Ontario to Launch Welfare Review

Former StatsCan head and ex-United Way chief to take charge

CBC news, Tuesday, November 30, 2010

Ontario is launching what it has billed to be the biggest review of social assistance programs in more than 20 years, with the goal of getting more people jobs and financial stability.

Social Services Minister Madeleine Meilleur announced the review at a media conference on Tuesday, saying it would benefit clients and taxpayers.


Community and Social Services Minister Madeleine Meilleur announced Tuesday the first comprehensive review of Ontario’s social assistance programs in 20 years. (Tobin Grimshaw/Canadian Press)

“Our ultimate goal is to empower low-income Ontarians, including social assistance recipients, to break out of the cycle of poverty,” she said in a
release.

Canada’s former chief statistician Munir Sheikh and the former United Way Toronto’s past president Frances Lankin will head the assessment.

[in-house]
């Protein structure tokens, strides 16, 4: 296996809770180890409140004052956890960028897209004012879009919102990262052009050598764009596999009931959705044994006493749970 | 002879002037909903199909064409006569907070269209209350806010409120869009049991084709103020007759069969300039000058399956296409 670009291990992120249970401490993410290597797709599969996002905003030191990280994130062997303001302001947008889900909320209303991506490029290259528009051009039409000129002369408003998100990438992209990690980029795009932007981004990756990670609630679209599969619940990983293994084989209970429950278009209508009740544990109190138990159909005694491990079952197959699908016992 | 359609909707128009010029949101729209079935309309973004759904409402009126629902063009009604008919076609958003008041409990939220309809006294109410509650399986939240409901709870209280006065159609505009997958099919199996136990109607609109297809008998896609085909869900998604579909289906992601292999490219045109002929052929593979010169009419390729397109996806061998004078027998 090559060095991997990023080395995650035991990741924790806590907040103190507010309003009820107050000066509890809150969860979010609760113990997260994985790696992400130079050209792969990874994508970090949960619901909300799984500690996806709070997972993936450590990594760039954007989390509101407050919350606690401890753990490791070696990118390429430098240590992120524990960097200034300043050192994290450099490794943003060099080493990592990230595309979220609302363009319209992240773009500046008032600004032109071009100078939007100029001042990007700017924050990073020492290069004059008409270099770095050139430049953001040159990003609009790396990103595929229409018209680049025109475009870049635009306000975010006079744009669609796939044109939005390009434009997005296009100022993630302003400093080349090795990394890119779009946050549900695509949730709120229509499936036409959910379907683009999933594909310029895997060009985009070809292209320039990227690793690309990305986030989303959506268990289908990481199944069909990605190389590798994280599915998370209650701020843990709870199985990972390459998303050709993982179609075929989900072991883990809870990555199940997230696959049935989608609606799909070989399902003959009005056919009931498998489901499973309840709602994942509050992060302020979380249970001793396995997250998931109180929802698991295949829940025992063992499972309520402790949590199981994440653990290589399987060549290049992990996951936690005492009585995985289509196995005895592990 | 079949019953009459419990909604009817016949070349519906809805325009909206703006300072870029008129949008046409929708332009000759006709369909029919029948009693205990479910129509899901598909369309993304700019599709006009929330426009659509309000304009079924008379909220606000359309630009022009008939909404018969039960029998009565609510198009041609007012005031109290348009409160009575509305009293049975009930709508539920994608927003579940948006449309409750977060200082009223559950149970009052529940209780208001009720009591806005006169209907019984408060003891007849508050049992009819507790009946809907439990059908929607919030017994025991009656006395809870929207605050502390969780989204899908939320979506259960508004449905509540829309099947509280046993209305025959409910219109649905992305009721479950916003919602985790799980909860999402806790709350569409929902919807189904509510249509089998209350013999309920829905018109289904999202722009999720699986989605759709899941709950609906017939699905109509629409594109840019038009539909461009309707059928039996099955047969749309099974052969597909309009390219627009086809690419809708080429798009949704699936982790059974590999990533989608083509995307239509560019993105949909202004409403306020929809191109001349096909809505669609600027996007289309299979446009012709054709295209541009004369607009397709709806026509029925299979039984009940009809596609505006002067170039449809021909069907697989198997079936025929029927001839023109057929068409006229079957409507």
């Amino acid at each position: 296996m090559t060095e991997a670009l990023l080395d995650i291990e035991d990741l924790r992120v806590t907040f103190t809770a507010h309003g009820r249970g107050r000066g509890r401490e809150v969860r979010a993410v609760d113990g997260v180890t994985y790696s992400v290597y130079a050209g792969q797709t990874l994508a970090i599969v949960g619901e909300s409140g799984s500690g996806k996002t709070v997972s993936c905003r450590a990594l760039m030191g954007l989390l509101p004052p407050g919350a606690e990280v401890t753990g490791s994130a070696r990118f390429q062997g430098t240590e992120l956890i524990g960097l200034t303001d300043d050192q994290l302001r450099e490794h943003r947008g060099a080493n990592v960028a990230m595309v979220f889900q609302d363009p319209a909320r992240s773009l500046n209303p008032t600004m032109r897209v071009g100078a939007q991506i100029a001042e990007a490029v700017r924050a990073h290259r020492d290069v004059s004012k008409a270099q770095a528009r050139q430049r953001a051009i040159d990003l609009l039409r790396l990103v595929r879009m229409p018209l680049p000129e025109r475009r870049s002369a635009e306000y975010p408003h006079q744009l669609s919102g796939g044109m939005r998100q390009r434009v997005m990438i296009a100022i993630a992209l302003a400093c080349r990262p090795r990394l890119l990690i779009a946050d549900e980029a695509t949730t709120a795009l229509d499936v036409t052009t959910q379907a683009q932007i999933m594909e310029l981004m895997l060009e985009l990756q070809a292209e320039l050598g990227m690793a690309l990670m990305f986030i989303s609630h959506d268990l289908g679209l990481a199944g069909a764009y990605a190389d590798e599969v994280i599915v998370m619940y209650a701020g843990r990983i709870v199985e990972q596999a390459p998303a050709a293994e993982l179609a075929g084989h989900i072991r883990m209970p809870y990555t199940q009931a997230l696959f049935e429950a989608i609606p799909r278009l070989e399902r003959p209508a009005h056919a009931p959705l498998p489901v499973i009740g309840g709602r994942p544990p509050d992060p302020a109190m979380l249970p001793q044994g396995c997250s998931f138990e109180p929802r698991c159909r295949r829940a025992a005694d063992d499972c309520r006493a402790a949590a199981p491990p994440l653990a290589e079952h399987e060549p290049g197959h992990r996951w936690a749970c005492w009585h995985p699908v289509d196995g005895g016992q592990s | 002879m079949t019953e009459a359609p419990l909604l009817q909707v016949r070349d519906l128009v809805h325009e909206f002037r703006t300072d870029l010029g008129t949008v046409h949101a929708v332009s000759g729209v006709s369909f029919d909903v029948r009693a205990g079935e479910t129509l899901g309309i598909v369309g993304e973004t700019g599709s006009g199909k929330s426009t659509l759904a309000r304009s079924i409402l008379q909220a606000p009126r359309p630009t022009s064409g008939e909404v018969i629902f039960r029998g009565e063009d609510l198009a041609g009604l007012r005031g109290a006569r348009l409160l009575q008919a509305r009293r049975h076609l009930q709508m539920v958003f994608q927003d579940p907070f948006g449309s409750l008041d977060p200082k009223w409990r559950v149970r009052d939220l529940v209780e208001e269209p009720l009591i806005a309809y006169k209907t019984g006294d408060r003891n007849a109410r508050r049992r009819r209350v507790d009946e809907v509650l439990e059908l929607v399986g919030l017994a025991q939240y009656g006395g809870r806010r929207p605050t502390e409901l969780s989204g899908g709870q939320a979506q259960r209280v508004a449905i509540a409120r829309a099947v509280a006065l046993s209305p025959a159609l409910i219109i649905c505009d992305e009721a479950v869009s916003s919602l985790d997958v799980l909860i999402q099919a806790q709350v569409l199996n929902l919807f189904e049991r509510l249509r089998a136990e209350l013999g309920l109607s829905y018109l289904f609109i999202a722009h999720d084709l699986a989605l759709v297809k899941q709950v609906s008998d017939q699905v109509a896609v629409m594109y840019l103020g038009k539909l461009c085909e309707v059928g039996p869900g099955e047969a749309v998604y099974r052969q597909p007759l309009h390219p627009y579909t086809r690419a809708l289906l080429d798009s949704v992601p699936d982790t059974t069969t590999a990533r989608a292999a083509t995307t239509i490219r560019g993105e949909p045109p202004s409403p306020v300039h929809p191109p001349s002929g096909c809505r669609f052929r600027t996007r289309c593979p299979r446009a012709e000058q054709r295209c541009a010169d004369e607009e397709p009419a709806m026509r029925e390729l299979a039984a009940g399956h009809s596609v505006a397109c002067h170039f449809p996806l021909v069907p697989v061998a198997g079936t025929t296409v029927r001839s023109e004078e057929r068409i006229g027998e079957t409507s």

The review, which has been touted by the McGuinty government as the first step toward providing social assistance and better training and education,
will start in January and finish in June 2012.

Gail Nyberg, executive director of the Daily Bread Food Bank, said the current state of social assistance was inadequate.

“The broad scope of this review will get us where we need to go to really extend opportunity to everyone,” said Nyberg, who formerly chaired the
Social Assistance Review Advisory Council.

Youth Services Minister Laurel Broten said the move demonstrates the province’s “continued commitment to reducing barriers and increasing
opportunities for low-income individuals.”

Ontario Works and the Ontario Disability Support Program currently provide social assistance benefits for more than 830,000 people in the province.

Reproduced from http://www.cbc.ca/canada/toronto/story/2010/11/30/ontario-social-assistance-review454.html#ixzz16p4jHp8O